Readers of Petterson’s award-winning Out Stealing Horses (2007) will find this translation of the Norwegian author’s first published book, scheduled to appear in conjunction with his latest novel, I Refuse, takes a gentler approach to childhood.
Ten brief stories make up this minimalist coming-of-age tale set in the 1960s. Young Arvid grows up in a working-class family in Veitvet, outside Oslo. The book’s opening line—“Dad had a face that Arvid loved to watch, and at the same time made him nervous”—establishes the primary importance of Arvid’s father in his life. When the local shoe industry collapses and Dad loses his position as a factory foreman, Arvid is too young to understand the financial strain and exhibits an innocent’s brutal scorn at the toothbrushes Dad brings home from his new factory job. But the 6-year-old intuitively senses tensions in the household. When Arvid’s sensitivity to the anxiety causes bad dreams, Dad shows great gentleness. Then Arvid’s grandfather dies, and the boy’s first reaction is excitement that Dad, now the boss of the family, will allow him to use a previously off-limits canoe. But at the funeral, he becomes upset imagining Dad in the coffin. By the time he turns 8, Arvid is grown up enough to face grudgingly that others, like his fat neighbor Bomann, have complicated feelings. Bullied for refusing to acknowledge that people have sex, Arvid is secretly “sad” to face the truth he’s learned from Dad. A slightly older, tougher Arvid plays war games with his friends, taking boyish risks that could end disastrously but don’t, any more than the actual Cuban missile crisis that rivets his attention. Maturing from early obliviousness into a conscious sense of ambivalent responsibility, Arvid finds himself offering Dad the tender care he once received as Dad fights his own demons.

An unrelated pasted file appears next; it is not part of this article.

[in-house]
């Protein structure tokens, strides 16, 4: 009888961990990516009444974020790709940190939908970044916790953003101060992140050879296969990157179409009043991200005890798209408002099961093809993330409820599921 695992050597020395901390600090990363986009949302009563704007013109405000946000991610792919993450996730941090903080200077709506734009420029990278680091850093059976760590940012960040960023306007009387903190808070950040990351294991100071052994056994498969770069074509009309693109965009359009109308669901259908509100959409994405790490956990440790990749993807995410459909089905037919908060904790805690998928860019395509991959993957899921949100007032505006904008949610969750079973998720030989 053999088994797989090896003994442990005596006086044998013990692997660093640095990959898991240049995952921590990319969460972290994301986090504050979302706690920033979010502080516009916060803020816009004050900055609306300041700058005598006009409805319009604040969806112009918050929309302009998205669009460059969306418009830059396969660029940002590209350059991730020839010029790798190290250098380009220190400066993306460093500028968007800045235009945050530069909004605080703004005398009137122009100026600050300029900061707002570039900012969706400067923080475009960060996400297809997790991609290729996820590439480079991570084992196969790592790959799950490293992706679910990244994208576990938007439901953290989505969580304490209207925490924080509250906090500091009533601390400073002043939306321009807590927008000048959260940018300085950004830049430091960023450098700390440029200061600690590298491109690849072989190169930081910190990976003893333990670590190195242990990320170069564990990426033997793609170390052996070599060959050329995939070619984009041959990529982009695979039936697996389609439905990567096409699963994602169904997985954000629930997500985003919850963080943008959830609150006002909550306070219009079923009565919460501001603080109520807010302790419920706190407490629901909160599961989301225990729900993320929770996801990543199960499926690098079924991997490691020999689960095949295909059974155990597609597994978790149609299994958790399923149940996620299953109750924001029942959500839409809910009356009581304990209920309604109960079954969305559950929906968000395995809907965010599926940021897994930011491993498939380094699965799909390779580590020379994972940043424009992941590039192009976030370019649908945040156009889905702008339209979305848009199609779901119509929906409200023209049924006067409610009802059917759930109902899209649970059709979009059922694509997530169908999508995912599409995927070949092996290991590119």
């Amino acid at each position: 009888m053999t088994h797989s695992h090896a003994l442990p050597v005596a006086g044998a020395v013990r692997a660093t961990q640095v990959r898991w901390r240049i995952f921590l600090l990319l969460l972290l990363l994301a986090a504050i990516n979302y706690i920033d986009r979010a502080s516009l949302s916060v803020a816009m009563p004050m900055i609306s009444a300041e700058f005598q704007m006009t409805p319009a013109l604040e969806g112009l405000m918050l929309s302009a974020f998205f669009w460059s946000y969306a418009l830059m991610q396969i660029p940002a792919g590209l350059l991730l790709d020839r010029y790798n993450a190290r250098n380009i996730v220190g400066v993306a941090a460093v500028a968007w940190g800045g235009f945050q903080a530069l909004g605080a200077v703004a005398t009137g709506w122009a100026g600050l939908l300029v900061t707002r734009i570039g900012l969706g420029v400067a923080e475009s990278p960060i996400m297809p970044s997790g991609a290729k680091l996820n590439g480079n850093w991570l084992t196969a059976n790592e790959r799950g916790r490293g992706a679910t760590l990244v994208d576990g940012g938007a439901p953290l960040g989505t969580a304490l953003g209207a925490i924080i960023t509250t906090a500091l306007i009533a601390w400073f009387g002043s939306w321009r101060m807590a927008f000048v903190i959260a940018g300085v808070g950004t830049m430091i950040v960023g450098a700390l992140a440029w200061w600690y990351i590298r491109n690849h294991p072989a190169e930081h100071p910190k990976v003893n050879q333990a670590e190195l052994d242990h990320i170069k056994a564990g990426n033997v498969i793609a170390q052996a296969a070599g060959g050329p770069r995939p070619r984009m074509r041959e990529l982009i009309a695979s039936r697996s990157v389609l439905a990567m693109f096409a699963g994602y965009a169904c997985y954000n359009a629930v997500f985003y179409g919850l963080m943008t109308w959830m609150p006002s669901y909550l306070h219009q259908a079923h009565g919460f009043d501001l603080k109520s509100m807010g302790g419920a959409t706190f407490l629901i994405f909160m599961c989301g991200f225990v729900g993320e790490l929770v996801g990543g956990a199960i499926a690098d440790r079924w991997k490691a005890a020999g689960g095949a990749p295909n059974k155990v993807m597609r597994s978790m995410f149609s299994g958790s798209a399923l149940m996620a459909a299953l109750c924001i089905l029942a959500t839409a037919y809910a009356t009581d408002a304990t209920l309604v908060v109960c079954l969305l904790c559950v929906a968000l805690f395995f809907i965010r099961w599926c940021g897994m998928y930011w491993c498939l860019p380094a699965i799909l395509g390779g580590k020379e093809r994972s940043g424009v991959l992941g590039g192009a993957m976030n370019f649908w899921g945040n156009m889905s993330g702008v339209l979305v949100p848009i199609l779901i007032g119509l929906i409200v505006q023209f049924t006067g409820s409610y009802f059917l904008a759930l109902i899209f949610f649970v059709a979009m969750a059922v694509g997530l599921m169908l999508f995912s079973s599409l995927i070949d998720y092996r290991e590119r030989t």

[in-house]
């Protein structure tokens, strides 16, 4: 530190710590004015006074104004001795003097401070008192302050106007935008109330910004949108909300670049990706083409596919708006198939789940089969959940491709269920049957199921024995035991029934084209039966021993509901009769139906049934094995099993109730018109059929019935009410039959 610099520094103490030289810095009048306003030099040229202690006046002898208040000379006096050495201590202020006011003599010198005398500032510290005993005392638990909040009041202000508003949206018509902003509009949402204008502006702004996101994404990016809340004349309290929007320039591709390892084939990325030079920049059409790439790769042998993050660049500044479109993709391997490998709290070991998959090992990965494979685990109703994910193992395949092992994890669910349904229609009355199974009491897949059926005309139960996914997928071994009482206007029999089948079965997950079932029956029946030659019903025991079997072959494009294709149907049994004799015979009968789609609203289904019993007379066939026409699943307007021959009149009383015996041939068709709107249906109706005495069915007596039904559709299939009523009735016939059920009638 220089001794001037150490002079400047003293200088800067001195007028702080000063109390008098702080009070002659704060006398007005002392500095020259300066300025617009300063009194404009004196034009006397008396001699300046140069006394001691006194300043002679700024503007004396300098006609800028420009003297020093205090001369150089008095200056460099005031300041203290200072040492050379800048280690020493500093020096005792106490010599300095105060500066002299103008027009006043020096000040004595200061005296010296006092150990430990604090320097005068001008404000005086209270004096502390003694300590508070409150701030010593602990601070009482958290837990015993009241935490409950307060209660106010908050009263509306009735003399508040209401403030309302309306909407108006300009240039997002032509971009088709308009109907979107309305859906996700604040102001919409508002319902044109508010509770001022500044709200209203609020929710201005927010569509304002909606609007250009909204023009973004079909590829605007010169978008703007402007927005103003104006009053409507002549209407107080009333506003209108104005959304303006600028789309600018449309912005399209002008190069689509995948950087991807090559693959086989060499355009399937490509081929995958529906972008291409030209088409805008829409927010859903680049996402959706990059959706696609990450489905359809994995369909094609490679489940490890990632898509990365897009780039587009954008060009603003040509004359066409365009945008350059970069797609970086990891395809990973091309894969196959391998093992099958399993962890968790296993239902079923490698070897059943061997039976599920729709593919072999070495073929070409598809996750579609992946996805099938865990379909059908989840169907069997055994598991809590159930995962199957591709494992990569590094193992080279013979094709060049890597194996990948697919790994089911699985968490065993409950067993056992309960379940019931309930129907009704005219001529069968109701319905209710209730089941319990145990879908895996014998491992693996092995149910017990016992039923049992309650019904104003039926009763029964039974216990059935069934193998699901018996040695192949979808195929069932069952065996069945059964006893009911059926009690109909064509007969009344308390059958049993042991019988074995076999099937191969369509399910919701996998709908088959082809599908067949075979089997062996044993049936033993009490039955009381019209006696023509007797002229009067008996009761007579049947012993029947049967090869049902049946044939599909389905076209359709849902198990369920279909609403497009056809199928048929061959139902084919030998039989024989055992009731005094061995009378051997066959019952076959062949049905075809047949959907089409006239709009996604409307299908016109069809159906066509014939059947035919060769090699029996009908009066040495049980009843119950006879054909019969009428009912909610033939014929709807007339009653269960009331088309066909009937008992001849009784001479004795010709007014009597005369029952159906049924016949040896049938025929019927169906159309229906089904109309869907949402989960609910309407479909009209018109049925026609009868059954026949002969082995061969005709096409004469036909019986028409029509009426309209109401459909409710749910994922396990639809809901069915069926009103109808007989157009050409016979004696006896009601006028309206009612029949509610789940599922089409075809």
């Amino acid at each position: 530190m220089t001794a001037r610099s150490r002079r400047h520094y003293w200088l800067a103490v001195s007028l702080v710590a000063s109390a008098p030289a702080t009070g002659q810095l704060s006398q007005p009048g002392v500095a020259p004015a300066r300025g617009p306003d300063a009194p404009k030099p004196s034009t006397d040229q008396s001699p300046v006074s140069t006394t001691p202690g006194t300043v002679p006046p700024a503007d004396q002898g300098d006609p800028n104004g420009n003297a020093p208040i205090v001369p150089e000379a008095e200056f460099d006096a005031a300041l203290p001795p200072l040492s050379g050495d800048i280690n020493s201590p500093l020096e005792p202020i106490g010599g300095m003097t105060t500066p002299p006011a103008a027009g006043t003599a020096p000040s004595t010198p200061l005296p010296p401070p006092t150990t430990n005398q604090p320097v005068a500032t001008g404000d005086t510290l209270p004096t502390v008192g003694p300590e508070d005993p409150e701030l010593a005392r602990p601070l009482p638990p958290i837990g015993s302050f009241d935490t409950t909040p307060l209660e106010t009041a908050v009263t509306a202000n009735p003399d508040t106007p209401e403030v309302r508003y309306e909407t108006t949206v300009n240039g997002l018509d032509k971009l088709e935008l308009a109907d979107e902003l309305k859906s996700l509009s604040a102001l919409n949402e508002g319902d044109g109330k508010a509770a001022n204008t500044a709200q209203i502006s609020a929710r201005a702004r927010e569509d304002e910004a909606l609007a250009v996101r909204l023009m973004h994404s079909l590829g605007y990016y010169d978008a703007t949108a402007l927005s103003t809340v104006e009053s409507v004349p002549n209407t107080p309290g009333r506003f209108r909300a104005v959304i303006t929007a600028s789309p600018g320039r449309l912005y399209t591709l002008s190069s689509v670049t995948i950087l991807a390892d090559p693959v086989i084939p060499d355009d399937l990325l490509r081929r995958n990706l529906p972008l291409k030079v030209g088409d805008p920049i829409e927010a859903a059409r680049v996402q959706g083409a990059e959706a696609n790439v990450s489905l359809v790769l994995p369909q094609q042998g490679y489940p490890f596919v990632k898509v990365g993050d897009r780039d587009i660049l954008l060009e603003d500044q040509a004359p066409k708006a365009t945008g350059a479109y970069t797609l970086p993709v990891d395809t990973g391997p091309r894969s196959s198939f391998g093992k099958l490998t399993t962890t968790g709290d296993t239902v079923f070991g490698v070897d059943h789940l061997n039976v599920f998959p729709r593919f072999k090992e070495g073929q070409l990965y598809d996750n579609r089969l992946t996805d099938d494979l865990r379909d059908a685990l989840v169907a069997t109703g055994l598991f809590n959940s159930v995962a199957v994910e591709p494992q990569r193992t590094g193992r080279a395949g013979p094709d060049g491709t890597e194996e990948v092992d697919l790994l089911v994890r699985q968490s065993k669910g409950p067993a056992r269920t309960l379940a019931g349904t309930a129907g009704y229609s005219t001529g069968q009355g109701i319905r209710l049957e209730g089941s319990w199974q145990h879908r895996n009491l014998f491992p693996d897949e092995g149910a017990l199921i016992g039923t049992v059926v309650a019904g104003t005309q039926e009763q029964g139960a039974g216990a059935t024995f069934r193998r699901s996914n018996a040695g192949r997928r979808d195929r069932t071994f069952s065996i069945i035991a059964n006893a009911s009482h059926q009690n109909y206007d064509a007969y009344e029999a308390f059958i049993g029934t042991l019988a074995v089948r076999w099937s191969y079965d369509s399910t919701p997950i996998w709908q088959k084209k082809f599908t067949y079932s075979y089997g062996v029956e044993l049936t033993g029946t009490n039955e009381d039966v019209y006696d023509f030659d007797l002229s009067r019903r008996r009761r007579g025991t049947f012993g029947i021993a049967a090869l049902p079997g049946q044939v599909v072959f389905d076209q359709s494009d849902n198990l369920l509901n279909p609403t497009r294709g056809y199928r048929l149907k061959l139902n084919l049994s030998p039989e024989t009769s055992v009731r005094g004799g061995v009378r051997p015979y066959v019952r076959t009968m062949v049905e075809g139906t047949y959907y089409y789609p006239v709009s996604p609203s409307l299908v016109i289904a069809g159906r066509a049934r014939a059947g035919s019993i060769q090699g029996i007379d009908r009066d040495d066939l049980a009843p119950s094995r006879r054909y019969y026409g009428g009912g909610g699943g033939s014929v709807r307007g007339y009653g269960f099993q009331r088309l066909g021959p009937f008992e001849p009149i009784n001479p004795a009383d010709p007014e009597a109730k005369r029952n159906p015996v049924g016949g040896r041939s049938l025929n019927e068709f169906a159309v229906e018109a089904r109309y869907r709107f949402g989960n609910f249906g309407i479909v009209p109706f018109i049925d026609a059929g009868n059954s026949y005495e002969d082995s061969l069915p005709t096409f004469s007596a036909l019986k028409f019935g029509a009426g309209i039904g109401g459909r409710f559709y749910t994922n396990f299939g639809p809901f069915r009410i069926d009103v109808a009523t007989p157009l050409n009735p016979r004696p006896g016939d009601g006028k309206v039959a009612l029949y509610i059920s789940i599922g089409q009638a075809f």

Arvid’s is far from an unhappy childhood, but writing within a child’s limited vision, Petterson uses what’s unspoken to wrench the reader’s heart.